The structure of the credit card industry is also noteworthy. As noted above, the general-purpose card market is dominated by Visa and MasterCard, two bank-controlled card associations. The four major card networks have a variety of corporate structures. Visa is a nonstock for-profit membership corporation that as of 2004 was owned by approximately 14,000 financial-institution members from around the world. Until 2003 MasterCard was a nonstock not-for-profit membership association, but then it converted to a private-share corporation known as MasterCard Inc., with the association's principal members becoming its shareholders. MasterCard has more than 23,000 members (including the members of MasterCard's debit network). The Board of Directors of Visa is elected by the member banks with voting rights based primarily on transaction volume. Control of the Visa and MasterCard card associations is roughly proportional to the transaction volume of member issuing banks. American Express is an independent financial services corporation, and Discover Financial Services is now a subsidiary of investment bank Morgan Stanley Dean Witter & Co. The issuance of credit cards is concentrated among the five banks, now narrowing with the acquisition of MBNA by Bank of America including its subsidiary MBNA America Bank, NA (MBNA), a monoline credit card bank, and Washington Mutual, Inc.'s acquisition of Providian Financial Corporation, including its Providian National Bank, another monoline credit card bank. As the conglomeration has occurred, so too has the consternation of the merchant population discussed further hereinbelow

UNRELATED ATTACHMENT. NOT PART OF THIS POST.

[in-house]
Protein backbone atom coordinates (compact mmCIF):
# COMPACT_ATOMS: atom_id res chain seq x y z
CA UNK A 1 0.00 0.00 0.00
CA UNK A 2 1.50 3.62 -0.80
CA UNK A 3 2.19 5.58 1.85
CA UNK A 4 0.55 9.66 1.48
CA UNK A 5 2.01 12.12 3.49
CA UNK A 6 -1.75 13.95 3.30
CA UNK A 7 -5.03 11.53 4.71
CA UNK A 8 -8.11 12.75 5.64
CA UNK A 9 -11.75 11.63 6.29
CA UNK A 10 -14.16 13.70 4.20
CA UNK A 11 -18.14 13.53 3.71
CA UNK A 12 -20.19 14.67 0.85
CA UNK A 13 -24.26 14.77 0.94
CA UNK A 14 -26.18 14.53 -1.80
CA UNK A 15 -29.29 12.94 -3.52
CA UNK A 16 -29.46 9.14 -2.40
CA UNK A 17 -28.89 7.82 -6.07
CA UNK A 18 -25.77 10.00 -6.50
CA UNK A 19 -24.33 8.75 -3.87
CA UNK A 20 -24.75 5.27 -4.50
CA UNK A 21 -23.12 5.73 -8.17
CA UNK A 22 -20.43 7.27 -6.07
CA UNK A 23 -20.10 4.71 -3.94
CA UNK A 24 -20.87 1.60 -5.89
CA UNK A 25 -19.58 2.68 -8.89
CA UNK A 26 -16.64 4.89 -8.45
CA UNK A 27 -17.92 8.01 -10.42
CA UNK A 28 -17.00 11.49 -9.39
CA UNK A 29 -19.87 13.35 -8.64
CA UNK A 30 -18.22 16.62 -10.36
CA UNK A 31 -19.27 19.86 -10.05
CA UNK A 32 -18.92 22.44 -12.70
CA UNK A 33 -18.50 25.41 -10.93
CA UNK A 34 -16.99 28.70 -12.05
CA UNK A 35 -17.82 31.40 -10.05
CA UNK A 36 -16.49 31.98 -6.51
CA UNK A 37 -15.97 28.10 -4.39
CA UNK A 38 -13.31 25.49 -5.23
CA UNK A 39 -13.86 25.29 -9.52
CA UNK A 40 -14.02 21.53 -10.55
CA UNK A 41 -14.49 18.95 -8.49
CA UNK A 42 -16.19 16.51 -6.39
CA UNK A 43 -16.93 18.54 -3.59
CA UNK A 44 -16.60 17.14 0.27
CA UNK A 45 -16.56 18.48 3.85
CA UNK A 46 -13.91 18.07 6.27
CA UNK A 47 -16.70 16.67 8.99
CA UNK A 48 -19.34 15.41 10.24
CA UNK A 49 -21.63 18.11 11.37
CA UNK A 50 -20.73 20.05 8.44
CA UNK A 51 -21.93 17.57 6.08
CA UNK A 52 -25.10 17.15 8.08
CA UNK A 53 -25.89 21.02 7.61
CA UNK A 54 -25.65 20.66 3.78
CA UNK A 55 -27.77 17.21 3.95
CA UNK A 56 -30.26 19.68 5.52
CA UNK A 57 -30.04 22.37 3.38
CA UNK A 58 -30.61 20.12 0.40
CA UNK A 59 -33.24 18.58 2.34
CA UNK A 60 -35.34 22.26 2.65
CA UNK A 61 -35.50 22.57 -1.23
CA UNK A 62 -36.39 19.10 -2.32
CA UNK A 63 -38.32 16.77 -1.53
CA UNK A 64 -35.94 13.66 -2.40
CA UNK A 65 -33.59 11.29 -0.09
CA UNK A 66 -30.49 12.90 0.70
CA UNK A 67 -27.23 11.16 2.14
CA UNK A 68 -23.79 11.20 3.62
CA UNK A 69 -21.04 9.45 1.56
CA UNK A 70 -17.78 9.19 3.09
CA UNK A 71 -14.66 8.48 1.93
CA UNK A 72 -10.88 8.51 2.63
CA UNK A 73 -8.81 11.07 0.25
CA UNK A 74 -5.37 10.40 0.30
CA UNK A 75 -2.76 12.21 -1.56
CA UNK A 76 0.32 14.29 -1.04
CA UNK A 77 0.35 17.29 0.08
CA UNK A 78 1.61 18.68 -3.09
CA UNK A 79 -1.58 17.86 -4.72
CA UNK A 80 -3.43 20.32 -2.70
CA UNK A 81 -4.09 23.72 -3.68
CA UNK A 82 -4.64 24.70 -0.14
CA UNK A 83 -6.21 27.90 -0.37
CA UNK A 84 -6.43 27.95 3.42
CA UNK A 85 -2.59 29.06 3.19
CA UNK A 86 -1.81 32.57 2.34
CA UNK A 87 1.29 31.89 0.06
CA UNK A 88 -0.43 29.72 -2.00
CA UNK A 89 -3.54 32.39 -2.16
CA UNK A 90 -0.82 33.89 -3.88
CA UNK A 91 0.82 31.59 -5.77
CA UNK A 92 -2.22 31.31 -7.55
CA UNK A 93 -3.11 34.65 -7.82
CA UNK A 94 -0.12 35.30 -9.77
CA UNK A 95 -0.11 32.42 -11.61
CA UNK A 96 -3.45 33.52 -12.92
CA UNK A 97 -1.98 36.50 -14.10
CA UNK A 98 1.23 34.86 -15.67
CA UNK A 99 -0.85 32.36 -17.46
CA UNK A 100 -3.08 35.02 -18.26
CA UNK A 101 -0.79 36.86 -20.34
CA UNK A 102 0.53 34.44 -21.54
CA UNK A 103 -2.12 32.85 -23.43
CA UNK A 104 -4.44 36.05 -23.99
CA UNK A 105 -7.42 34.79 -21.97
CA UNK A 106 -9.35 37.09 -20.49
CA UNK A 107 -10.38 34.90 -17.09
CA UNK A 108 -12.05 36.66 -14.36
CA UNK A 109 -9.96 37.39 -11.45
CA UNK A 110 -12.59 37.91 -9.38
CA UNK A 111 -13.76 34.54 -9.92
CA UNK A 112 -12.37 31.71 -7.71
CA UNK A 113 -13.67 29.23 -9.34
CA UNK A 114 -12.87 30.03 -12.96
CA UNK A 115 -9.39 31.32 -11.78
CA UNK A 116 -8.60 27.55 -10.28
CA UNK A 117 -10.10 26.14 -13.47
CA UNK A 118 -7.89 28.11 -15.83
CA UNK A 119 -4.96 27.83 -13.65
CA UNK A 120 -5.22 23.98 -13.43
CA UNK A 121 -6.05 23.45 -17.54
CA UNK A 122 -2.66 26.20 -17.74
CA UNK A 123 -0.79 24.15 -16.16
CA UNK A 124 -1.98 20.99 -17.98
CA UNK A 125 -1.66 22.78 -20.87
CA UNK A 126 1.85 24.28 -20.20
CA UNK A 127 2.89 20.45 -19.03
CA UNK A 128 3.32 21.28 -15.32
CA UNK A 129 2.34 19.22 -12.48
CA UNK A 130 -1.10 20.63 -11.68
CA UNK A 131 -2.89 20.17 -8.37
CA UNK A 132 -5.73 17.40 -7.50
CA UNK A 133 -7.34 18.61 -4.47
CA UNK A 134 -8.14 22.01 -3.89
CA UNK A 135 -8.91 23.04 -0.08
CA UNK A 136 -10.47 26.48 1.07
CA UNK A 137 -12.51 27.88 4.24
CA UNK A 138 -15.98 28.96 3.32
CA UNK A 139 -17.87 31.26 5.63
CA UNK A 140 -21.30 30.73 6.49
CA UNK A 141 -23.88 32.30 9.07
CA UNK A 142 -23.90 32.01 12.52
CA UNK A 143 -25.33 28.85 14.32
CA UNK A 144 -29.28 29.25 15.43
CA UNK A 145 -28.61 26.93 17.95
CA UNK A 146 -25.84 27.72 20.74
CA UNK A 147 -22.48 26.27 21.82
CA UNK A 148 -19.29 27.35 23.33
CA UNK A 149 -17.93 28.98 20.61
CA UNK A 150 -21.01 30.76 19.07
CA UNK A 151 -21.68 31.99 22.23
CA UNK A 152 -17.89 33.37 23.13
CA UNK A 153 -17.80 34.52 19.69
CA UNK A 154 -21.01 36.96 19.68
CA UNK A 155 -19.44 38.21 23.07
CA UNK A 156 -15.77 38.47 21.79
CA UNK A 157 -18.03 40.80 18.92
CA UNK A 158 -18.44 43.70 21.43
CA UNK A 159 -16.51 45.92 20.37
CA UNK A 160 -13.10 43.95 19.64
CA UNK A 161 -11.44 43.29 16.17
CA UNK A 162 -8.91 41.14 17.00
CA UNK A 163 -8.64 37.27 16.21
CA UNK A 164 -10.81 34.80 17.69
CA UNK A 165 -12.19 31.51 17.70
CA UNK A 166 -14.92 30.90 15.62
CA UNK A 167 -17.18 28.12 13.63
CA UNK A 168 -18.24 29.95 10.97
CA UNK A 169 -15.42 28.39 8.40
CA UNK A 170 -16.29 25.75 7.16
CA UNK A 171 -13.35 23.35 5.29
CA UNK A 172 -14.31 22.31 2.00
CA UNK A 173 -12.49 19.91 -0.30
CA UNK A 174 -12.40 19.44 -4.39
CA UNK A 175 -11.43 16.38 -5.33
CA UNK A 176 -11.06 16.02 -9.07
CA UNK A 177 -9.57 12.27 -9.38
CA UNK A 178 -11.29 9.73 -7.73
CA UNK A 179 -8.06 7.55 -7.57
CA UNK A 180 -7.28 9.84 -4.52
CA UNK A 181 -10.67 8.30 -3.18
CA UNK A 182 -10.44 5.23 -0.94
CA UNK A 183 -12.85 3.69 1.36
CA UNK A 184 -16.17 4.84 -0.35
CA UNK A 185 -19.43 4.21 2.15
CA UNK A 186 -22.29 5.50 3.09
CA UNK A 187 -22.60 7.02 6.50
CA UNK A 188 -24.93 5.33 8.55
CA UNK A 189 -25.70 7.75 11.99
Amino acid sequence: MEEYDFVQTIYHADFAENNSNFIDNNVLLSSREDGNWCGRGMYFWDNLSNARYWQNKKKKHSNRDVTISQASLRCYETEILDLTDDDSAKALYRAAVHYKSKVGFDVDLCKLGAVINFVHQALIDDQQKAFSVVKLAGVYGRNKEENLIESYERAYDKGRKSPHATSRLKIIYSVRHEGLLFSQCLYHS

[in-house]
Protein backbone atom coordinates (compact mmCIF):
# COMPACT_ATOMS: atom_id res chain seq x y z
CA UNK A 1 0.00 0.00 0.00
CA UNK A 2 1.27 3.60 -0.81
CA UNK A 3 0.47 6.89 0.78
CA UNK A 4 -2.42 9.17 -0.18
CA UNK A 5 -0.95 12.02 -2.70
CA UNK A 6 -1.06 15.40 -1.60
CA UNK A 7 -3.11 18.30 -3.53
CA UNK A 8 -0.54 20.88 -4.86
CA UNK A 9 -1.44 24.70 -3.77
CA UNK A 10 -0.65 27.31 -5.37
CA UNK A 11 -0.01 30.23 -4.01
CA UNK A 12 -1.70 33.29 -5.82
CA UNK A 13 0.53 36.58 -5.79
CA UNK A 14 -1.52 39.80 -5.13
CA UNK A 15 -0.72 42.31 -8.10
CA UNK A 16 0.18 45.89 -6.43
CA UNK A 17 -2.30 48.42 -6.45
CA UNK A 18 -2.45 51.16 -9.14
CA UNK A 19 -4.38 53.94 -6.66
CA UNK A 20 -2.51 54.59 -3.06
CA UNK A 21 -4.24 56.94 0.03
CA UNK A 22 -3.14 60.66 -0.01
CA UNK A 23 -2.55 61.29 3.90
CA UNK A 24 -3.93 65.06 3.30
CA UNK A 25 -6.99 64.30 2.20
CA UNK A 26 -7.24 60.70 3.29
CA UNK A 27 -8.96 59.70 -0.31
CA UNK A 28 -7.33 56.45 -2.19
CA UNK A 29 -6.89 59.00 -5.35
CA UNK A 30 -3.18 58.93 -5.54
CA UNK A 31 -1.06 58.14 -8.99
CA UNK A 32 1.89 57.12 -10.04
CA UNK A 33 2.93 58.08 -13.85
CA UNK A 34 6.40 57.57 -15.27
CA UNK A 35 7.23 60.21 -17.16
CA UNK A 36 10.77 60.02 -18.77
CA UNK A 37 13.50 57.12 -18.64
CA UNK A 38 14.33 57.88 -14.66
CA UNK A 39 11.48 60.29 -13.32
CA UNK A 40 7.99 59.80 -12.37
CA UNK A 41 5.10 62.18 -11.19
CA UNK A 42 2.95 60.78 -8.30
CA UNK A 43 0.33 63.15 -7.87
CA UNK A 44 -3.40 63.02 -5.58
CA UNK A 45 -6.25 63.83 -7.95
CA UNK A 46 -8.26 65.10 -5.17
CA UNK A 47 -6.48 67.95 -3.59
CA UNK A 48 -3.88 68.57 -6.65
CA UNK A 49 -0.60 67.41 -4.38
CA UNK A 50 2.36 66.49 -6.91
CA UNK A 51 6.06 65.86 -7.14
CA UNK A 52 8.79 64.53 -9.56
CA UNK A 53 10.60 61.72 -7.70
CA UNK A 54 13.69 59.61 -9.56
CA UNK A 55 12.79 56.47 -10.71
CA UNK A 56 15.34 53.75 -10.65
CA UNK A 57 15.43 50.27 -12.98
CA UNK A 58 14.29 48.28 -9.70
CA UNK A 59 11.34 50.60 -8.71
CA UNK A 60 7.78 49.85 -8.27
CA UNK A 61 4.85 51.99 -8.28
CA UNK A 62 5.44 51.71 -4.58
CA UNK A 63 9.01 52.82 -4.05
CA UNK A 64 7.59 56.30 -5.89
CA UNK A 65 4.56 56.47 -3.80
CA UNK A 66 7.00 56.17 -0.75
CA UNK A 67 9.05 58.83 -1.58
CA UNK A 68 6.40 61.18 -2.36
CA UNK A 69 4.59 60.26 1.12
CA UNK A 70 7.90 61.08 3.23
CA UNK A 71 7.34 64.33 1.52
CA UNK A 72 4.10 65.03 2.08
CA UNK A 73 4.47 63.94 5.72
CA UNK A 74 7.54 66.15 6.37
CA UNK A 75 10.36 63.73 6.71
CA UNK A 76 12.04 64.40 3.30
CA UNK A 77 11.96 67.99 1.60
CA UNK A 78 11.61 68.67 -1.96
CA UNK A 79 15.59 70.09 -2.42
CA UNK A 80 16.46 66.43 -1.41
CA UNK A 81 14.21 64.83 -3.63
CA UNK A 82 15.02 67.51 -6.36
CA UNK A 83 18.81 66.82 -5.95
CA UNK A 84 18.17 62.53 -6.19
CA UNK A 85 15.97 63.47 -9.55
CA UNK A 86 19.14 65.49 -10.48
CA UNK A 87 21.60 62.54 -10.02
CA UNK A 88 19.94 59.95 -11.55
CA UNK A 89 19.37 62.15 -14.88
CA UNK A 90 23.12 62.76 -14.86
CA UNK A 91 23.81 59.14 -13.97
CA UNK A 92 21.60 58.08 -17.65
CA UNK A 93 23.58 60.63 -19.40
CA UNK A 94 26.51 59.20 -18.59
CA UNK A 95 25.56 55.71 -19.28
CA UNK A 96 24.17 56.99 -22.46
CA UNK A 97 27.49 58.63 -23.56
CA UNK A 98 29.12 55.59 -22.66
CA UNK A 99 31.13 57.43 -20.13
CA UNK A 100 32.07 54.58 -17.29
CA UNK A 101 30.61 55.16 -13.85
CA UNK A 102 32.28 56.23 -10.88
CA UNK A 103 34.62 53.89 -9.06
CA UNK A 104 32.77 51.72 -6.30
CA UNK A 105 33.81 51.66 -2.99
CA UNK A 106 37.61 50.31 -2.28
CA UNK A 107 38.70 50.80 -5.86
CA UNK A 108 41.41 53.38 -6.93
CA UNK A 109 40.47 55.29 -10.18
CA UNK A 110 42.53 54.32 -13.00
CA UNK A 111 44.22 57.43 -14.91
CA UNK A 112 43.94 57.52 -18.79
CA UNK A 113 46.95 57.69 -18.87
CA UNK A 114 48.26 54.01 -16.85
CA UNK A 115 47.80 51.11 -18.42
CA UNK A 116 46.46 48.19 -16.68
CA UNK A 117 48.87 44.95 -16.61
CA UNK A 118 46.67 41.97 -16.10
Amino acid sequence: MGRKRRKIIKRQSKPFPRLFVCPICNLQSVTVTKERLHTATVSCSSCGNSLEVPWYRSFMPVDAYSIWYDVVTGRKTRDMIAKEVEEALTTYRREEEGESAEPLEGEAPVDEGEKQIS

In the industry today, debit cards are also quickly expanding as a product line. Debit transactions reached a record $15.6 billion in 2003. Debit cards are essentially cards that can be used either to directly withdraw cash from cash-dispensing equipment at banks (like ATM's), or can be used as ATM withdrawals at merchant locations, or as credit cards via Visa, MasterCard, or other networks. In the ATM scenario, the amount of a payment made using a debit card is immediately withdrawn from the cardholder's checking account, with the result that, for the card issuer, both the opportunity to earn interest on revolving balances and any inherent credit risk are eliminated. Likewise, when used as a credit card, despite the availability to have the money immediately withdrawn as an ATM-styled transaction, the credit card fee charged by the networks is immediately invoked. (Reasons behind the choice by the consumer are also explained hereinbelow, although the consequential costs are again born by the merchant and largely transparent to the customer.)